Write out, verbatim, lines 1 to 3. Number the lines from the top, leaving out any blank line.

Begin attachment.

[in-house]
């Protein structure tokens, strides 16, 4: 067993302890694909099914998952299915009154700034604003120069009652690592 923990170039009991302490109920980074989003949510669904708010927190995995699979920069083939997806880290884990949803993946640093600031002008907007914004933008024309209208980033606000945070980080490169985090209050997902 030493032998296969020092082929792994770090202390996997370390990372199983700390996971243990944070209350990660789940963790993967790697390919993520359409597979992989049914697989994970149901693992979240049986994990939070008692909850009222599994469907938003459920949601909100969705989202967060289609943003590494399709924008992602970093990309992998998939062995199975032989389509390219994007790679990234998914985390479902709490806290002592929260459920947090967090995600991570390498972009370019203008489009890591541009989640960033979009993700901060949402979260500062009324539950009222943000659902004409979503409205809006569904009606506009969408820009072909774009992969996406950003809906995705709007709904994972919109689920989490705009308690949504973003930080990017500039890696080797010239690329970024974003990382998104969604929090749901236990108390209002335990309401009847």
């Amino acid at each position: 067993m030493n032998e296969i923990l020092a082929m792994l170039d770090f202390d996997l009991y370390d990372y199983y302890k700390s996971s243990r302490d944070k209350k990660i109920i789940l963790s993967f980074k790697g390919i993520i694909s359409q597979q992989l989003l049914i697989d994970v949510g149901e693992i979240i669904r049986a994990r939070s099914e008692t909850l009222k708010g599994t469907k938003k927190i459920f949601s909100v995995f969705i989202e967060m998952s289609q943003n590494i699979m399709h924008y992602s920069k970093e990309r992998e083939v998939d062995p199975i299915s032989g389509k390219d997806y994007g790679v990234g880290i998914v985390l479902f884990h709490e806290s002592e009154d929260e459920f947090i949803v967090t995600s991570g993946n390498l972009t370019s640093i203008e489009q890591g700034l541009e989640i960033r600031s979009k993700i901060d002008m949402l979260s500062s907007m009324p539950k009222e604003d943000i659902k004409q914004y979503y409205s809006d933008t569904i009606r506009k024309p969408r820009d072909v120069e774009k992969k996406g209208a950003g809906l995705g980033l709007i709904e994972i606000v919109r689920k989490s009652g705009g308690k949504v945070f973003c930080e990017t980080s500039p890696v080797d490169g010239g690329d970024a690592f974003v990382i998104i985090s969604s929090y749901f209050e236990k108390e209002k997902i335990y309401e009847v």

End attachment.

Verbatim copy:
[in-house]
């Protein structure tokens, strides 16, 4: 067993302890694909099914998952299915009154700034604003120069009652690592 923990170039009991302490109920980074989003949510669904708010927190995995699979920069083939997806880290884990949803993946640093600031002008907007914004933008024309209208980033606000945070980080490169985090209050997902 030493032998296969020092082929792994770090202390996997370390990372199983700390996971243990944070209350990660789940963790993967790697390919993520359409597979992989049914697989994970149901693992979240049986994990939070008692909850009222599994469907938003459920949601909100969705989202967060289609943003590494399709924008992602970093990309992998998939062995199975032989389509390219994007790679990234998914985390479902709490806290002592929260459920947090967090995600991570390498972009370019203008489009890591541009989640960033979009993700901060949402979260500062009324539950009222943000659902004409979503409205809006569904009606506009969408820009072909774009992969996406950003809906995705709007709904994972919109689920989490705009308690949504973003930080990017500039890696080797010239690329970024974003990382998104969604929090749901236990108390209002335990309401009847």
């Amino acid at each position: 067993m030493n032998e296969i923990l020092a082929m792994l170039d770090f202390d996997l009991y370390d990372y199983y302890k700390s996971s243990r302490d944070k209350k990660i109920i789940l963790s993967f980074k790697g390919i993520i694909s359409q597979q992989l989003l049914i697989d994970v949510g149901e693992i979240i669904r049986a994990r939070s099914e008692t909850l009222k708010g599994t469907k938003k927190i459920f949601s909100v995995f969705i989202e967060m998952s289609q943003n590494i699979m399709h924008y992602s920069k970093e990309r992998e083939v998939d062995p199975i299915s032989g389509k390219d997806y994007g790679v990234g880290i998914v985390l479902f884990h709490e806290s002592e009154d929260e459920f947090i949803v967090t995600s991570g993946n390498l972009t370019s640093i203008e489009q890591g700034l541009e989640i960033r600031s979009k993700i901060d002008m949402l979260s500062s907007m009324p539950k009222e604003d943000i659902k004409q914004y979503y409205s809006d933008t569904i009606r506009k024309p969408r820009d072909v120069e774009k992969k996406g209208a950003g809906l995705g980033l709007i709904e994972i606000v919109r689920k989490s009652g705009g308690k949504v945070f973003c930080e990017t980080s500039p890696v080797d490169g010239g690329d970024a690592f974003v990382i998104i985090s969604s929090y749901f209050e236990k108390e209002k997902i335990y309401e009847v």